7 surprising facts about bee stings

Posted by Alvéole on Feb 4th 2020.
French version available here

2020_Aveole_Blogpost_SurprisingFacts_No color-1

Everybody knows it: bees have stingers and they know how to use them! Naturally, most people ponder stings with a mixture of fear and curiosity. In truth, bees are docile and hardworking by nature. Humans and bees can live together side-by-side quite pleasantly. Here are some interesting facts about bee stings that will probably surprise you.

 

1.Bees (almost) never sting without a good reason.

That is to say, they usually only resort to stinging when they feel that their colony is being threatened. This shouldn't come as a big surprise when you consider that, unlike wasps, bees die shortly after delivering a sting. The stinger gets stuck and tears off, taking part of the bee's abdomen with it.

 

2. Certain bees can't sting at all.

Only the worker bees have stingers. Drones, the males who constitute about 10% of the colony's population, simply don't have one.

 

3. Less than 1% of all people are allergic to bees. 

In Canada, out of a population of about 35 million people, the average number of deaths caused by allergic reactions to bees is less than 4 per year. You're more likely to be struck by lightning!

 

4. No stinger? Not a bee sting!

Many people who have suffered painful stings blame bees, yet fail to find a stinger in their skin. This is because they were more likely stung by a wasp! Wasp stingers, unlike those of bees, are streamlined, and can be pushed in or out of their abdomens as they please.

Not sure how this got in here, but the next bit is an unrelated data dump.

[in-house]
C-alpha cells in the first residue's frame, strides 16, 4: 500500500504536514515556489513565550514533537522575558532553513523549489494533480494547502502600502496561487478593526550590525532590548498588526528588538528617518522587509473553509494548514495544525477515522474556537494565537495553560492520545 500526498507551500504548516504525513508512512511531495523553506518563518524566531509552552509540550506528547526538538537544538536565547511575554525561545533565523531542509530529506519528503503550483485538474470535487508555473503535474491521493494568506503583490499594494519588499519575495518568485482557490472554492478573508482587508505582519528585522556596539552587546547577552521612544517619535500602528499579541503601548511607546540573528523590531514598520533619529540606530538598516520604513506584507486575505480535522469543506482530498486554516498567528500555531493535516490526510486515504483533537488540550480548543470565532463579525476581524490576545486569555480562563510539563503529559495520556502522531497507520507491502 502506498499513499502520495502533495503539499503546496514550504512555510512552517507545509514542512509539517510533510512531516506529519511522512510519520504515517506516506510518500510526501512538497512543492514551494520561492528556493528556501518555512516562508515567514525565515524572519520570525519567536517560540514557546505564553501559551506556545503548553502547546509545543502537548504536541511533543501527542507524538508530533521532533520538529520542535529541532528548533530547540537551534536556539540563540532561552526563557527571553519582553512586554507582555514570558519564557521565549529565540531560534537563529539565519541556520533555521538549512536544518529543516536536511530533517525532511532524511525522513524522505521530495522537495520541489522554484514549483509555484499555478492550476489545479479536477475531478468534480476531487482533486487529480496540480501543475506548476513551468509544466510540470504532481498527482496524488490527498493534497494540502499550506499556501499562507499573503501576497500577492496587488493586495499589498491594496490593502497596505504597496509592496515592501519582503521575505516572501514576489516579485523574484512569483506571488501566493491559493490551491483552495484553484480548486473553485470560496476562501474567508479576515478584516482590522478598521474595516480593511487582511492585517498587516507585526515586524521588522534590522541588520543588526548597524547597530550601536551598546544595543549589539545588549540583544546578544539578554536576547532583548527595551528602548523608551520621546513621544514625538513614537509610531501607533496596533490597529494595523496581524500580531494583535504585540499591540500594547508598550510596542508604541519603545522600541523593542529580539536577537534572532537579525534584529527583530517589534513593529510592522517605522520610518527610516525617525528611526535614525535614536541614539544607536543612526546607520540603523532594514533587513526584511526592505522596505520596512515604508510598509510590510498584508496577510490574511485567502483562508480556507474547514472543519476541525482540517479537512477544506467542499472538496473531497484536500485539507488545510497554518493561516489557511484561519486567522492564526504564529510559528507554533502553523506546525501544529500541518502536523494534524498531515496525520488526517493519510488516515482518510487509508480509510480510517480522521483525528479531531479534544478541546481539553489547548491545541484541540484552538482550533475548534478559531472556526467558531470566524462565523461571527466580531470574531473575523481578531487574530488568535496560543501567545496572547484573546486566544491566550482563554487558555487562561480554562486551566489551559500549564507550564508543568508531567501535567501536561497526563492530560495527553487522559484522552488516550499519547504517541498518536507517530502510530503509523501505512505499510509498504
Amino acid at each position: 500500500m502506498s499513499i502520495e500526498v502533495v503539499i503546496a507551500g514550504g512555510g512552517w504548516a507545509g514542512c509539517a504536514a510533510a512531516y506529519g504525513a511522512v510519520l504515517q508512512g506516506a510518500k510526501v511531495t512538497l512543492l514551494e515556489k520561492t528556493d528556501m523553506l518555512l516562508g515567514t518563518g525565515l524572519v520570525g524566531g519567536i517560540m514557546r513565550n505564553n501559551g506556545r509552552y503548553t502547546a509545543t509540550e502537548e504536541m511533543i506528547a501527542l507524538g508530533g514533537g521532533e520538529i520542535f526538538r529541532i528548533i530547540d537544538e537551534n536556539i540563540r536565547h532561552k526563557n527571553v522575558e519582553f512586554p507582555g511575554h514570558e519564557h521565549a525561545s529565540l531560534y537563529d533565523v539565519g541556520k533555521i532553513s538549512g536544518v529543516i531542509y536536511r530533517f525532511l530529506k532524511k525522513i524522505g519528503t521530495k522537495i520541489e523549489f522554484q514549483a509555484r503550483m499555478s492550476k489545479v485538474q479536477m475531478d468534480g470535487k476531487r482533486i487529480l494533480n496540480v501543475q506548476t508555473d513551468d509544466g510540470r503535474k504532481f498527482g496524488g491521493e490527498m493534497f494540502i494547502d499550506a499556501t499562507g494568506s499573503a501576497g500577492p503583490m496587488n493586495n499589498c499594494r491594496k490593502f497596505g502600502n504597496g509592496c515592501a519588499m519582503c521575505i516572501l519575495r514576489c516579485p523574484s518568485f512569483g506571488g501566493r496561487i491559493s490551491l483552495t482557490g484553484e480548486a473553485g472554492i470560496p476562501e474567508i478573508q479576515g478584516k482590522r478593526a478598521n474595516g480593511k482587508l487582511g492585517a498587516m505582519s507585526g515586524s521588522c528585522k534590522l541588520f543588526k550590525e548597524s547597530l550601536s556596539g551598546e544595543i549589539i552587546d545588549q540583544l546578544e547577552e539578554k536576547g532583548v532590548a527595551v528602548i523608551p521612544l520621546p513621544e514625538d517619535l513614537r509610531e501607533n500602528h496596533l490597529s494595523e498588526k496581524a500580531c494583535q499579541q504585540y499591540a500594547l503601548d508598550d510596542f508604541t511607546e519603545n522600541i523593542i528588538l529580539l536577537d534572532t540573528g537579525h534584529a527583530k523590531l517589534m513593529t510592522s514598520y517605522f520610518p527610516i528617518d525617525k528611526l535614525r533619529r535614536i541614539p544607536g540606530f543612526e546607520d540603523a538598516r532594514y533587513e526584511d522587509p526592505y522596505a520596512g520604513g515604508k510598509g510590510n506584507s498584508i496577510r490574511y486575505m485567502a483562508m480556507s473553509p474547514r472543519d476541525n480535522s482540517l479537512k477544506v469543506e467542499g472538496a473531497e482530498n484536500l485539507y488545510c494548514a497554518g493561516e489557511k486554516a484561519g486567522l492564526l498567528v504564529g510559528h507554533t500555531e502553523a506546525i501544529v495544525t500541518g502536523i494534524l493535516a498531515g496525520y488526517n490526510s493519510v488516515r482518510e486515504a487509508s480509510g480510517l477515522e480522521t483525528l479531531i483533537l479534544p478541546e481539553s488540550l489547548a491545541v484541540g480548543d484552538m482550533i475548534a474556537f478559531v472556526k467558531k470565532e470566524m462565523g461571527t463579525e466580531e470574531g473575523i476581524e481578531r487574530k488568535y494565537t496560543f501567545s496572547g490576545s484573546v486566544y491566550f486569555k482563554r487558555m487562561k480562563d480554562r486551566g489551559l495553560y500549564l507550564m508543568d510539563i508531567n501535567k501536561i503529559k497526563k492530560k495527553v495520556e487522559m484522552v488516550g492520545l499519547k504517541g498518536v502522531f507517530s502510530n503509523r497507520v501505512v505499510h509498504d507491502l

The stinger gets stuck and tears off. No stinger? Not a bee sting!

 

5. An allergic reaction is a systemic reaction.

After a sting, the area affected may swell a little (or a lot!), turn red, or be itchy for a few days. It's normal! What isn't normal is when the body has a reaction in places other than the area around the sting. If this happens, take an injection of epinephrine (EpiPen) and go immediately to the emergency room.

 

6. Never squeeze a stinger

A bee sting is still attached to its venom sac and the muscles continue to contract, even without the bee being present. When removing the stinger, scrape it with your fingernail to avoid pumping more venom into your skin.

Unlike wasps, bees die shortly after delivering a sting.

 

7. Bee venom has medicinal properties

Apitherapy uses the beneficial medical effects of bee venom to relieve muscle and joint pain. Some experts even claim it can counteract arthritis! Bee stings are a natural part of beekeeping, and shouldn't be feared. Instead, consider stings as opportunities to improve your technique in preventing the colony from feeling threatened.

 

Read more : #FunFacts: 6 things you should know about bees (and the planet)

 

Subscribe to get our new blogs delivered right to your inbox

Posts You Might Like